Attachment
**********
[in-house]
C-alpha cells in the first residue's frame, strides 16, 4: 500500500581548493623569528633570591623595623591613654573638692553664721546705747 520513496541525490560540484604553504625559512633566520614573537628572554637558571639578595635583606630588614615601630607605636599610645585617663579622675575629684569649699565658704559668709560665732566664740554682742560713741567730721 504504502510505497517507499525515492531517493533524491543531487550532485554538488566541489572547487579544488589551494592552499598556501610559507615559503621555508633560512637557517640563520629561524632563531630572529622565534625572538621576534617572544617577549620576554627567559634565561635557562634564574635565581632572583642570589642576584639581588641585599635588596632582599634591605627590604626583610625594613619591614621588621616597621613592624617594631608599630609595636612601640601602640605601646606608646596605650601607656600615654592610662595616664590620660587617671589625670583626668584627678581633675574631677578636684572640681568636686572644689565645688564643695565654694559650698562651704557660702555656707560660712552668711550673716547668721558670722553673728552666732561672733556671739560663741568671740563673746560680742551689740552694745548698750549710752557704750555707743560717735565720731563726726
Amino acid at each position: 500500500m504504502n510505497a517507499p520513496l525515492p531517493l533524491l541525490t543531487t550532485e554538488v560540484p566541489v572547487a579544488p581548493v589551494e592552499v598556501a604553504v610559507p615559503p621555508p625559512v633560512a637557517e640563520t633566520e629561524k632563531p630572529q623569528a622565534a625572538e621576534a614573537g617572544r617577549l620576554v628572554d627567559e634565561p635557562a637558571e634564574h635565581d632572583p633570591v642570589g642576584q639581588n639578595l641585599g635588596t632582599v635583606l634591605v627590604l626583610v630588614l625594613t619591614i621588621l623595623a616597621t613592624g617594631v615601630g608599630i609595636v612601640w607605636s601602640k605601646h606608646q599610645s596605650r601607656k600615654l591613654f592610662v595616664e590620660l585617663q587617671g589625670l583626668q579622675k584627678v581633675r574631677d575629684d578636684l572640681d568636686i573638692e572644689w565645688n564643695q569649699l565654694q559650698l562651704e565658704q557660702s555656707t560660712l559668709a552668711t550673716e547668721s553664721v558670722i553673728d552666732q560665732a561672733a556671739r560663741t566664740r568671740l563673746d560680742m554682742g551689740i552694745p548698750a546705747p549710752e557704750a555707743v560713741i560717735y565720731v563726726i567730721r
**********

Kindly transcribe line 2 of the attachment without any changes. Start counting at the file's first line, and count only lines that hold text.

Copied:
C-alpha cells in the first residue's frame, strides 16, 4: 500500500581548493623569528633570591623595623591613654573638692553664721546705747 520513496541525490560540484604553504625559512633566520614573537628572554637558571639578595635583606630588614615601630607605636599610645585617663579622675575629684569649699565658704559668709560665732566664740554682742560713741567730721 504504502510505497517507499525515492531517493533524491543531487550532485554538488566541489572547487579544488589551494592552499598556501610559507615559503621555508633560512637557517640563520629561524632563531630572529622565534625572538621576534617572544617577549620576554627567559634565561635557562634564574635565581632572583642570589642576584639581588641585599635588596632582599634591605627590604626583610625594613619591614621588621616597621613592624617594631608599630609595636612601640601602640605601646606608646596605650601607656600615654592610662595616664590620660587617671589625670583626668584627678581633675574631677578636684572640681568636686572644689565645688564643695565654694559650698562651704557660702555656707560660712552668711550673716547668721558670722553673728552666732561672733556671739560663741568671740563673746560680742551689740552694745548698750549710752557704750555707743560717735565720731563726726